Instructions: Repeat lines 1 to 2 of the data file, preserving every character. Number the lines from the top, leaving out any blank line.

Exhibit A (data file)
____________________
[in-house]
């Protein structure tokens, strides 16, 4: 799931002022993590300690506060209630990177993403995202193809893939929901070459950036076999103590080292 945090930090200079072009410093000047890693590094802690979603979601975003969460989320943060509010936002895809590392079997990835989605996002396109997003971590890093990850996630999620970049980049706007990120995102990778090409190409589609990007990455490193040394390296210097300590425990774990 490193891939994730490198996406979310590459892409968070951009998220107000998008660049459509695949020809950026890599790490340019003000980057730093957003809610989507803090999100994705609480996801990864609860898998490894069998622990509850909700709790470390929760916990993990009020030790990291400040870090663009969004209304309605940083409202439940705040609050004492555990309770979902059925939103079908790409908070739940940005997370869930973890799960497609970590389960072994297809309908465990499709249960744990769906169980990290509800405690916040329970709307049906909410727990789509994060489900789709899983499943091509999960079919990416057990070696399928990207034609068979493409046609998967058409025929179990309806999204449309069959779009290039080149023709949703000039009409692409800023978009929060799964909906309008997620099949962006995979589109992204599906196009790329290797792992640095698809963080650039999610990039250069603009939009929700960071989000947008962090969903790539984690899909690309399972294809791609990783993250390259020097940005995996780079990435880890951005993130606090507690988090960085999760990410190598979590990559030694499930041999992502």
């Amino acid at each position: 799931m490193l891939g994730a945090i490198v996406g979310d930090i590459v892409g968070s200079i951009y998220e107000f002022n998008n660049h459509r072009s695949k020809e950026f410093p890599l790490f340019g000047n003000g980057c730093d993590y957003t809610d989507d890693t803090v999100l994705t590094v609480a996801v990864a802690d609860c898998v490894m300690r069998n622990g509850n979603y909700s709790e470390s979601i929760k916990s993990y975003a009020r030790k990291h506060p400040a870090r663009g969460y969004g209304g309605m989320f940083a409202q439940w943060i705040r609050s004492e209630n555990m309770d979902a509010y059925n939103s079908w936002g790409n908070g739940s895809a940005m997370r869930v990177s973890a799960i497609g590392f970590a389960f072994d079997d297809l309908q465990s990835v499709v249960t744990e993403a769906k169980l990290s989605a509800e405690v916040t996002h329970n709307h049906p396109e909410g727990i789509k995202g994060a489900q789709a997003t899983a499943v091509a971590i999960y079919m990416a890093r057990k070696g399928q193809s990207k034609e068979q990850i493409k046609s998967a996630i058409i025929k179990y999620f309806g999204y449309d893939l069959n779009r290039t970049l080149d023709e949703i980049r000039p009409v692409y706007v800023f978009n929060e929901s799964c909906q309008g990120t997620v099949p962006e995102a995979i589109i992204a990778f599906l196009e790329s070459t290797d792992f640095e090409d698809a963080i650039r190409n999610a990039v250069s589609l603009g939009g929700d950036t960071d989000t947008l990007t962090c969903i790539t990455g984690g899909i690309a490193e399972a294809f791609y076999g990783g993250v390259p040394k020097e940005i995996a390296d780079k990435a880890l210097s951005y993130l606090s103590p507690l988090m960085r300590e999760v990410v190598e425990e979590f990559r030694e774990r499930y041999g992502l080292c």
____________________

[in-house]
């Protein structure tokens, strides 16, 4: 799931002022993590300690506060209630990177993403995202193809893939929901070459950036076999103590080292 945090930090200079072009410093000047890693590094802690979603979601975003969460989320943060509010936002895809590392079997990835989605996002396109997003971590890093990850996630999620970049980049706007990120995102990778090409190409589609990007990455490193040394390296210097300590425990774990 490193891939994730490198996406979310590459892409968070951009998220107000998008660049459509695949020809950026890599790490340019003000980057730093957003809610989507803090999100994705609480996801990864609860898998490894069998622990509850909700709790470390929760916990993990009020030790990291400040870090663009969004209304309605940083409202439940705040609050004492555990309770979902059925939103079908790409908070739940940005997370869930973890799960497609970590389960072994297809309908465990499709249960744990769906169980990290509800405690916040329970709307049906909410727990789509994060489900789709899983499943091509999960079919990416057990070696399928990207034609068979493409046609998967058409025929179990309806999204449309069959779009290039080149023709949703000039009409692409800023978009929060799964909906309008997620099949962006995979589109992204599906196009790329290797792992640095698809963080650039999610990039250069603009939009929700960071989000947008962090969903790539984690899909690309399972294809791609990783993250390259020097940005995996780079990435880890951005993130606090507690988090960085999760990410190598979590990559030694499930041999992502």